|Henry Edward Chambers, Sr.|
March 28, 1860|
Louisiana, United States
March 8, 1929 (aged 68)|
New Orleans, Louisiana
New Orleans, Louisiana
|Spouse(s)||Ellen White Taylor Chambers (married 1883)|
John Taylor Chambers
|Parents||Joseph and Maria Charles Chambers|
Henry Edward Chambers, Sr. (March 28, 1860 – March 8, 1929), was an educator and historian from New Orleans, Louisiana, known principally for his 1925 work, History of Louisiana: Wilderness, Colony, Province, Territory, State, People, a principal source for much on the 19th and early 20th centuries.
Chambers was born to Captain Joseph Chambers and the former Maria Charles. His paternal grandfather was Anthony Chambers, who came from Ireland; his paternal grandmother was Nancy Palmer of Connecticut. Maria Charles was a daughter of Caleb and Sarah Charles of Lovell in Oxford County, Maine, and a descendant of John Charles, pioneer settler in 1636 of Charlestown, Massachusetts. Many of Chambers' descendants fought in the American Revolution.
Chambers, a Presbyterian, graduated from Boys' Central High School and the Roman Catholic-affiliated Tulane University in New Orleans and years later obtained his Ph.D. from Johns Hopkins University in Baltimore, Maryland, which in 1876 became the first American institution to grant such credentials. U.S. President Woodrow Wilson received a Ph.D. from Johns Hopkins in history and the new field of political science. Chambers studied at Johns Hopkins under Wilson's instruction.
In 1883, Chambers married the former Ellen White Taylor of Crystal Springs in Copiah County in southwestern Mississippi. Her father was killed in the American Civil War in the 1863 Battle of Tebbs Bend near Franklin in St. Mary Parish, Louisiana. Their sons were John Taylor Chambers, a United States Army officer, who married Marion Monroe, the daughter of Frank Adair Monroe, the chief justice of the Louisiana Supreme Court, and Henry Edward Chambers, Jr., who wed the former Fanita McMillan of San Antonio, Texas, a descendant of pioneer Texas families.
Before he was eighteen, Chambers began teaching in rural schools in Louisiana from 1877 to 1881. Soon he was a job hopper, having in 1881–1882 undertaken the principalship of Mineral Springs High School in Mineral Springs in Howard County near Texarkana in southwestern Arkansas. The following academic year, he was principal of the male and female academies in Monticello in Drew County in southeastern Arkansas. He was superintendent of the Monticello graded schools from 1883 to 1884 and then the superintendent in Beaumont, Texas, from 1884 to 1885. Chambers returned to New Orleans to become principal of the McDonogh No. 12 School, having remained in that position from 1885 to 1887. Then he was a teacher at his alma mater, Boys' Central High School in New Orleans from 1887 to 1890, 1896 to 1900, and 1902 to 1905. In the intervening years, he was assistant professor of science at Tulane University from 1890 to 1893. He spent the 1893–1894 year at Johns Hopkins and was principal of Monroe High School in Monroe in Ouachita Parish, Louisiana, from 1894 to 1896. He was affiliated with Northwestern State University in Natchitoches, the normal school in Louisiana from 1900 to 1902.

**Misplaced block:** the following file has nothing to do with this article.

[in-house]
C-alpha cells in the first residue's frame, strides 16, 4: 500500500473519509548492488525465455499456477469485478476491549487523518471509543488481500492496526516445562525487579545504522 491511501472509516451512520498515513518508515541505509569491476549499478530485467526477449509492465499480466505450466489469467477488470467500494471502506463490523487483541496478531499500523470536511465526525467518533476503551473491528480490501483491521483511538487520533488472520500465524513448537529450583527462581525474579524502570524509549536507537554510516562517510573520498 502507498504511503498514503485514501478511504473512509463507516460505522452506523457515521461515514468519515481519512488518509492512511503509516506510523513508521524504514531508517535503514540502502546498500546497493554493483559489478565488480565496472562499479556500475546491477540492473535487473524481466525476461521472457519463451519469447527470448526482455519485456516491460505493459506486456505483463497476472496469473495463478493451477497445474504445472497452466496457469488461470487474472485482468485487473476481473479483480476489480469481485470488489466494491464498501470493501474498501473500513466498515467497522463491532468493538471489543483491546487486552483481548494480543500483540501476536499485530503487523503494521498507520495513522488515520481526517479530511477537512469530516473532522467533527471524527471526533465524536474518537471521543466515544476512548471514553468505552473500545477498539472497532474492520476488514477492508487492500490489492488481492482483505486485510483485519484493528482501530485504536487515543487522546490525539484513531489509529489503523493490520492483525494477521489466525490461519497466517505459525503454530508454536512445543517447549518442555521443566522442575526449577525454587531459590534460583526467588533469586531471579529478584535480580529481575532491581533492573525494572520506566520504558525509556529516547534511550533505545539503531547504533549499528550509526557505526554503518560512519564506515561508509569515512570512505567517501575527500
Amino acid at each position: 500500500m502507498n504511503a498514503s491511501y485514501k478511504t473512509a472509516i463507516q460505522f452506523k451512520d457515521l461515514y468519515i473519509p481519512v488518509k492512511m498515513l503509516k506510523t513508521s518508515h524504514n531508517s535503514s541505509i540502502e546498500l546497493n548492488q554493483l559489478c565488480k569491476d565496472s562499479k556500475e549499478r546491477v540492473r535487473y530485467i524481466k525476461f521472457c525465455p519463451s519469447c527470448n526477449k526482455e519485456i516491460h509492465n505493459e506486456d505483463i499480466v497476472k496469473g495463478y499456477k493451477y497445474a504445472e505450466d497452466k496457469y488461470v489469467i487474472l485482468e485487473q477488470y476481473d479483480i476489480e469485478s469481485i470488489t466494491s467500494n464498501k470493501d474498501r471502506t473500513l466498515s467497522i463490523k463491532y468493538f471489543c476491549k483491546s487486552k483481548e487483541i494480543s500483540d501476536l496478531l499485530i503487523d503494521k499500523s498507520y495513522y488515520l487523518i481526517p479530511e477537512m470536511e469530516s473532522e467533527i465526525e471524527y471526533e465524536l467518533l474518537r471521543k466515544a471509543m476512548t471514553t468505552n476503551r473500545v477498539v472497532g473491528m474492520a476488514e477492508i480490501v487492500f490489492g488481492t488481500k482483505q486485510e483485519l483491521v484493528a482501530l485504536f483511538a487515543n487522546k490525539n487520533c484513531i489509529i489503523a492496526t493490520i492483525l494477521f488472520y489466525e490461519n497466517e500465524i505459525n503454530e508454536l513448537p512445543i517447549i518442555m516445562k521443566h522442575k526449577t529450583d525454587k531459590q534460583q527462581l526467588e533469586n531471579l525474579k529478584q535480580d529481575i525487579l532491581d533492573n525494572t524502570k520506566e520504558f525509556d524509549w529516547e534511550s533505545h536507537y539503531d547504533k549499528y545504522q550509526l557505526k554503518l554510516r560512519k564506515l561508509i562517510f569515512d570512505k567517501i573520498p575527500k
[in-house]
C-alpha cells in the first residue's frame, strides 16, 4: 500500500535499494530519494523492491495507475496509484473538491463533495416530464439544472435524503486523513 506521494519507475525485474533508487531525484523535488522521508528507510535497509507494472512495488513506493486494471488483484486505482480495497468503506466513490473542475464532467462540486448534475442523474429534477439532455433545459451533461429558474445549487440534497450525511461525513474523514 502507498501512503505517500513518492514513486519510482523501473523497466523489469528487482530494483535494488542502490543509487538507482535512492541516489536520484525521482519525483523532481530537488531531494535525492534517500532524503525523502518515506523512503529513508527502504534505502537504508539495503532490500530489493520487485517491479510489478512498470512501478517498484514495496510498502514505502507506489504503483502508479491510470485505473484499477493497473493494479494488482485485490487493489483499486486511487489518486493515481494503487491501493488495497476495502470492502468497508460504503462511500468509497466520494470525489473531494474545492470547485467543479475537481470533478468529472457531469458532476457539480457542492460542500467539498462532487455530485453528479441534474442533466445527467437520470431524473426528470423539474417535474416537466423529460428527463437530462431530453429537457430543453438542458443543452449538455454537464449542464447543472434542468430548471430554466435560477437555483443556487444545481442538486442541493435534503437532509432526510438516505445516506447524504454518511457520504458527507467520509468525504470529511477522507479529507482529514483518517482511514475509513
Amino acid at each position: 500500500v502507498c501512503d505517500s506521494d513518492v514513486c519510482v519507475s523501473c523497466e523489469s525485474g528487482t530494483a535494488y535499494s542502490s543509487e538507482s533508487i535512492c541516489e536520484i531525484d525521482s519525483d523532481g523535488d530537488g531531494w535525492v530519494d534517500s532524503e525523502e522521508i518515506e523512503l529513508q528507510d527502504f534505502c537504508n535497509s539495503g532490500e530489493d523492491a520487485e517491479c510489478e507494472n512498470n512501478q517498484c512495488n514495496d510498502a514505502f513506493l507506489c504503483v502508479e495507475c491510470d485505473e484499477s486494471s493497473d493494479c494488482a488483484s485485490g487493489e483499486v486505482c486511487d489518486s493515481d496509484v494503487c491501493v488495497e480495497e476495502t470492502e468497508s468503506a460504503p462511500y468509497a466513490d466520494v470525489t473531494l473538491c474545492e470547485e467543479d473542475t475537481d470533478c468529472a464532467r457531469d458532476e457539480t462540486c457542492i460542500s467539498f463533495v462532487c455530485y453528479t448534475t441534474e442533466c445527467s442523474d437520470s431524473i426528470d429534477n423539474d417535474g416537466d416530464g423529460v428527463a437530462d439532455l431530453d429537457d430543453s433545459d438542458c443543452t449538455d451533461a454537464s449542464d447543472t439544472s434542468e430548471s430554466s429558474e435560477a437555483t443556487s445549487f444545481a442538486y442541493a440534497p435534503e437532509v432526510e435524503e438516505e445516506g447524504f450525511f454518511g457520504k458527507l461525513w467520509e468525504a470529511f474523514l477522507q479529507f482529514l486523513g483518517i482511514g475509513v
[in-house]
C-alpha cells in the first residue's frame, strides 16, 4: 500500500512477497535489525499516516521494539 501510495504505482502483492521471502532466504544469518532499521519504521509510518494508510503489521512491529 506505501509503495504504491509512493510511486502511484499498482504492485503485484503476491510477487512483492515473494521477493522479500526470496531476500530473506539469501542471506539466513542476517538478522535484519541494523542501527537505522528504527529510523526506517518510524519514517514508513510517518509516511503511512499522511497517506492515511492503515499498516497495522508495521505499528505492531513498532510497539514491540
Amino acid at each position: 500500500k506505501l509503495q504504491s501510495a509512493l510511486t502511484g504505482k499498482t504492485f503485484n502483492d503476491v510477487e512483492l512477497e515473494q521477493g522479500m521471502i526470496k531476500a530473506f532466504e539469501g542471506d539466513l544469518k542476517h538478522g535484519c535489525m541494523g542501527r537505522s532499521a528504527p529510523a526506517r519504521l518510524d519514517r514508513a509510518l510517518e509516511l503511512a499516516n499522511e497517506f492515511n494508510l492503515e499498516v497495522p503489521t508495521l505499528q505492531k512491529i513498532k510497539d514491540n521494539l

Chambers edited the publication Progressive Teacher from 1885 to 1889. From 1893–1894, he was the editor of Louisiana School Review. For ten years, he was a director of the Louisiana State Chautauqua, a "summer camp" educational organization also promoted by John Keeny, a president of Louisiana Tech University in Ruston, and the LSU president Thomas Duckett Boyd. In 1902, Chambers was the state Chautauqua president. Chambers was affiliated with the University Club, Louisiana Education Association, National Education Association, Louisiana Historical Society, Mississippi Valley Historical Association (now the Organization of American Historians), American Historical Association, and Sons of the American Revolution.
Faced with potential deafness, Chambers in 1905 at the age of forty-five ended his long educational career. For the next seven years until 1912, he operated his Chambers Advertising Agency, Inc., in New Orleans. He was then affiliated with the Vallière Manufacturing Company from 1914 until his death, having been treasurer and vice president of that company.
Chambers' other varied works, often published by either G. P. Putnam or Johns Hopkins University Press included Twenty Lessons in Bookkeeping (1885), A School History of the United States (1887), Questions in American History, The Constitutional History of Hawaii (1896), West Florida and Its Relation to the Historical Cartography of the United States (1898), and Legend of the God Votan (1906). Chambers also wrote short stories and essays. He was affiliated with the New Orleans Chess Club and once played the world champion, José Raúl Capablanca, when the latter visited New Orleans. Chambers died of a stroke in New Orleans at the age of sixty-eight.
- "Chambers, Henry E.". Louisiana Historical Association, A Dictionary of Louisiana Biography. http://lahistory.org/site20.php. Retrieved March 16, 2011.
- "Biography of Henry Edward Chambers". usgwarchives.org. Archived from the original on July 28, 2011. https://web.archive.org/web/20110728150339/http://files.usgwarchives.org/la/orleans/bios/c-000021.txt. Retrieved March 15, 2011.
- "Keeny, John Ephraim". Louisiana Historical Association, A Dictionary of Louisiana Biography (lahistory.org). http://www.lahistory.org/site28.php. Retrieved December 27, 2010.
- A Dictionary of Louisiana Biography in its sketch of Chambers used Who Was Who in America, 1897–1942 and the New Orleans Times-Picayune, March 9, 1929.
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